Meadowlands entertainment complex proposed

$1.3 billion plan for redevelopment gains N.J. agency's approval

February 21, 2003|By Ronald Smothers | Ronald Smothers,NEW YORK TIMES NEWS SERVICE

EAST RUTHERFORD, N.J. -- More than 100 acres of the New Jersey Meadowlands would be developed as a family entertainment complex with an indoor ski slope, indoor surfing, a Formula One racetrack, a minor league baseball stadium and office towers, under a $1.3 billion redevelopment plan chosen recently by the New Jersey Sports and Exposition Authority.

The project, called Meadowlands Xanadu, is the proposal of the Mills Corp., the Virginia-based mall developer, and the Mack Cali Realty Corp., a Cranford, N.J., office developer. The sports authority selected the partnership from among three finalists who bid to redevelop the Meadowlands site, as the New Jersey Nets and New Jersey Devils negotiate a move from the Continental Airlines Arena to a proposed arena in downtown Newark.

The 9-2 vote by the sports authority ended a contentious selection process that began in September, when six developers submitted proposals, and heated up in recent weeks as the two leading finalists waged a publicity war and some officials called for hearings to solicit public opinion.

Within the next 60 to 90 days the sports authority and the developer will negotiate the smallest details of the deal. If that goes smoothly, both predicted that construction on the project could start as soon as this summer and be completed within six years.

George R. Zoffinger, president and chief executive of the authority -- which operates Giants Stadium, Meadowlands Raceway and the arena -- said the project would turn "the most valuable location in the region" into a family destination with its combination of sports, entertainment, shopping, lodging and offices.

Among Xanadu's unusual attractions are the Snow Dome, an indoor skiing center that will be the cornerstone of the complex. The only similar center is under construction by Mills in Madrid. The Indoor Wave will offer year-round surfing for accomplished and beginning surfers. The complex will also include an indoor Formula One racing oval, museums, a music and sports hall of fame, a luxury spa, a 520-room hotel, cooking schools and a child-scale city where children can play roles in mock settings like a hospital, bank, post office and airport.

Laurence C. Seigel, Mills' chairman and chief executive, said Xanadu would assemble a host of new and often untried attractions in a new configuration in which retailing would run a close second to entertainment. The Meadowlands area, surrounded by 16 million people living within a 20-mile radius, is "the best piece of dirt in the U.S.," he said, and the ideal testing ground for innovation.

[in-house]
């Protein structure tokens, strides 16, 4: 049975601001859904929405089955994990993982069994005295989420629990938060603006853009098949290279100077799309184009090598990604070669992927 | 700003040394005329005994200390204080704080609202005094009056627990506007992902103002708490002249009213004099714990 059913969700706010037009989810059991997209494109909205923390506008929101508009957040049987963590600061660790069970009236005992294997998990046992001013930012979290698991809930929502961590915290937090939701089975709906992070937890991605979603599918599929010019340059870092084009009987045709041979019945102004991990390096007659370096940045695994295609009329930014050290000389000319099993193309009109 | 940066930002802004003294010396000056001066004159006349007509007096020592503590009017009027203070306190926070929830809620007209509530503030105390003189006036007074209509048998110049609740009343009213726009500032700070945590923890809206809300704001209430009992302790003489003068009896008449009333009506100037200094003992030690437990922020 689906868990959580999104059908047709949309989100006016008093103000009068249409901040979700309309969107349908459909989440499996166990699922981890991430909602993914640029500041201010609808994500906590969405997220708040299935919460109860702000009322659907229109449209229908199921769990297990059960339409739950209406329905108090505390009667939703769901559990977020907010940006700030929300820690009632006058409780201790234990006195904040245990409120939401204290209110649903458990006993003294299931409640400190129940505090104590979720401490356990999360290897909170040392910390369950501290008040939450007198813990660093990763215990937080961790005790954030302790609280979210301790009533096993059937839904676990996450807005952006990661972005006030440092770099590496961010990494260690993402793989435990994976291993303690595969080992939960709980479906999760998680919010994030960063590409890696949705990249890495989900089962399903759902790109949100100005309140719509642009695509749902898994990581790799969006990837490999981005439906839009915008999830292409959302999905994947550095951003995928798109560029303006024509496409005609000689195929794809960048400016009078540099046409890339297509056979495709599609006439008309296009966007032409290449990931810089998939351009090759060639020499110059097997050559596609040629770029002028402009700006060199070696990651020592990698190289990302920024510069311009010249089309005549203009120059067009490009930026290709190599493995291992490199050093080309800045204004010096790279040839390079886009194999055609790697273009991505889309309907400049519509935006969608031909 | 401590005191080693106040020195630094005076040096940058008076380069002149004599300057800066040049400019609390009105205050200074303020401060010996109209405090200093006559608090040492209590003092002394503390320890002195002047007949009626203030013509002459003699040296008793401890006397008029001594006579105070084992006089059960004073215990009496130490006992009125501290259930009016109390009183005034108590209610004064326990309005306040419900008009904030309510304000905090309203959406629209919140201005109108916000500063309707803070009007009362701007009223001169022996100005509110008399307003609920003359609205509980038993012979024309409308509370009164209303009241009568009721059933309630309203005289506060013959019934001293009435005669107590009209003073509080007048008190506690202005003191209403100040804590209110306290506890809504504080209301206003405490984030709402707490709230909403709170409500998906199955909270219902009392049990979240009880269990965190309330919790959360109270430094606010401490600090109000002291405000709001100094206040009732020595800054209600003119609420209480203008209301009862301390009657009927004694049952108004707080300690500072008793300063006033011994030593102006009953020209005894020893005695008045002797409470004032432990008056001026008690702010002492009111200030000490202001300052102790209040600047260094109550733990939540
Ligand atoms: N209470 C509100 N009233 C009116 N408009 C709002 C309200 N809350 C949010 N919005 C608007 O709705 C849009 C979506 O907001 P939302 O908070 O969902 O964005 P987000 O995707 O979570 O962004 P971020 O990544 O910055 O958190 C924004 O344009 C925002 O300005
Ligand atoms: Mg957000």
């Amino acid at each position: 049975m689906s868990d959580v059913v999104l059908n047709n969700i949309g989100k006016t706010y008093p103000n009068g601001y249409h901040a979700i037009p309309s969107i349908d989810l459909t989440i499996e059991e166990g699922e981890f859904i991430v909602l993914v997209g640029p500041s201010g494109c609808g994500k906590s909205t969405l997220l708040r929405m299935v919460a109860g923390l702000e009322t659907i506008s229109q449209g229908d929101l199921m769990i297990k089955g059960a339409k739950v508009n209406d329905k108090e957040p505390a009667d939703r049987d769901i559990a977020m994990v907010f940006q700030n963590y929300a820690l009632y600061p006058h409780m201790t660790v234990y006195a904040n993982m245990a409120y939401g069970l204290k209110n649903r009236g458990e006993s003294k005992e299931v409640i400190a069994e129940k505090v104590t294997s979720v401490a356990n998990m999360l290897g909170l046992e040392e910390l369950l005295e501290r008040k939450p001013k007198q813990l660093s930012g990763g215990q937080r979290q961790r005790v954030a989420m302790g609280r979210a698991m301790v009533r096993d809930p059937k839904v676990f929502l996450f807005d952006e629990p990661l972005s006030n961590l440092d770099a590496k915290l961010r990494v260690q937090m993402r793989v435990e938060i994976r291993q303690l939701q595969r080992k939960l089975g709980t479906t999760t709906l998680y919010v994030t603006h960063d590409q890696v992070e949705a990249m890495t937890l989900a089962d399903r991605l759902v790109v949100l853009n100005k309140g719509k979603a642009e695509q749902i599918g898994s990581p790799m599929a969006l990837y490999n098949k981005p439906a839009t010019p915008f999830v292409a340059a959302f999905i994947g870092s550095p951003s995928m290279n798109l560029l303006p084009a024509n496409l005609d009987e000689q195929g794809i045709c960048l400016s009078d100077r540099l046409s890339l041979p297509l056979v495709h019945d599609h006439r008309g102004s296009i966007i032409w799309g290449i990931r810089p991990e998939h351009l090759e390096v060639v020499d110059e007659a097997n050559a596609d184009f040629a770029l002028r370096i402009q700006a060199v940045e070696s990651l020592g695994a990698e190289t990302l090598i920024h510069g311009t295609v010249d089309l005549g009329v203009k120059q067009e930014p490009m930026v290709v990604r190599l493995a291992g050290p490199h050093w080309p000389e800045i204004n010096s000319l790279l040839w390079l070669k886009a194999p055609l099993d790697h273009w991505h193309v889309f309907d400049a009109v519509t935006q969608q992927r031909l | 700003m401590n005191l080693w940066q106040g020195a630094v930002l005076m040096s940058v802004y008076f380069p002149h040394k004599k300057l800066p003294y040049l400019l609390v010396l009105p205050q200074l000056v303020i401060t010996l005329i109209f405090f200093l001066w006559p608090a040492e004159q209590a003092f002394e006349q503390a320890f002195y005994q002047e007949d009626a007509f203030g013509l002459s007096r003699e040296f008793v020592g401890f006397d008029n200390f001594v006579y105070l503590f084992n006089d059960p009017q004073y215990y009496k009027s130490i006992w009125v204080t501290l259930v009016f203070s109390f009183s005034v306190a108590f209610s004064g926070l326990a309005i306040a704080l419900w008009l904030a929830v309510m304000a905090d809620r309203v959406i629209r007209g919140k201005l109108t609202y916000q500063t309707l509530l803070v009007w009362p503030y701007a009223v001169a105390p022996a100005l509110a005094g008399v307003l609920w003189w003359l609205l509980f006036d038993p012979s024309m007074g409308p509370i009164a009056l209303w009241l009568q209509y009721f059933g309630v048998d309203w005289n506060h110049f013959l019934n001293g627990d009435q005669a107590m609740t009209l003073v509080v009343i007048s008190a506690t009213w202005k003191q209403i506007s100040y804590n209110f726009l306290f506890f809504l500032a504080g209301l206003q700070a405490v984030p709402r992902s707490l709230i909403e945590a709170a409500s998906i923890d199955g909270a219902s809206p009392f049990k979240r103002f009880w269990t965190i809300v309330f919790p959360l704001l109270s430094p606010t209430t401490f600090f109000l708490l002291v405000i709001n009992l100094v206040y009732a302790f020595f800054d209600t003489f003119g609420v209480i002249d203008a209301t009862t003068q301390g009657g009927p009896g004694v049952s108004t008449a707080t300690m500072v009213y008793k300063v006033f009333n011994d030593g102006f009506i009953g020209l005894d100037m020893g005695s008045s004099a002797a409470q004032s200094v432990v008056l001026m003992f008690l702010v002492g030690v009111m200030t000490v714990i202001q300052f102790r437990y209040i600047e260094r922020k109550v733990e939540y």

Most important for the sports authority, Zoffinger said, the choice would bring the agency an immediate $160 million in upfront lease payments on the land. That money would be used to retire the authority's debt on the deficit-ridden Continental Airlines Arena and avoid $90 million in interest payments over time. The annual payments in lieu of taxes to communities surrounding the 106-acre site would increase tenfold, he said, and the developers have agreed to contribute $65 million of their own funds to help with infrastructure improvements like realigning roadways.

No taxpayer money will be needed for the project, he said, though future mass-transit access would require public money.

Tipping the balance

It was these economic considerations and the guaranteed upfront payments that tipped the authority toward the Mills proposal, Zoffinger said. The authority has made no deal to share in recurring revenues generated by the complex, though that could be negotiated later.

In many ways, the selection of the Mills Corp. saves both the state and the mall developer from a costly confrontation. Mills has the development rights on 560 acres of sensitive Meadowlands wetlands on which it had planned to build a mall. While some federal environmental hurdles have been overcome, New Jersey's state government and an army of environmental groups have remained opposed to the project and threatened legal Armageddon over the plan. On Wednesday, the developer said it was prepared to donate the proposed mall location, known as the Empire site, to the state and invest substantial money in cleaning it up.

"This stood head and shoulders over other proposals, and the environmental benefits were nothing short of compelling," said Carl Goldberg, the authority's chairman.

The losing proposals came from a partnership of Hartz Mountain Industries and Forest City Ratner, whose plan included a convention center, and the Westfield Group, which proposed converting the arena into a performance space.

The authority's selection drew immediate criticism from some Republican lawmakers in Bergen County who said the authority, which consulted local advisory committees but held no public hearings, was not open enough in making the choice. Other critics predicted that the site would become a traffic nightmare and do little to bring mass transit to the heart of the Meadowlands, as the sports authority originally promised.

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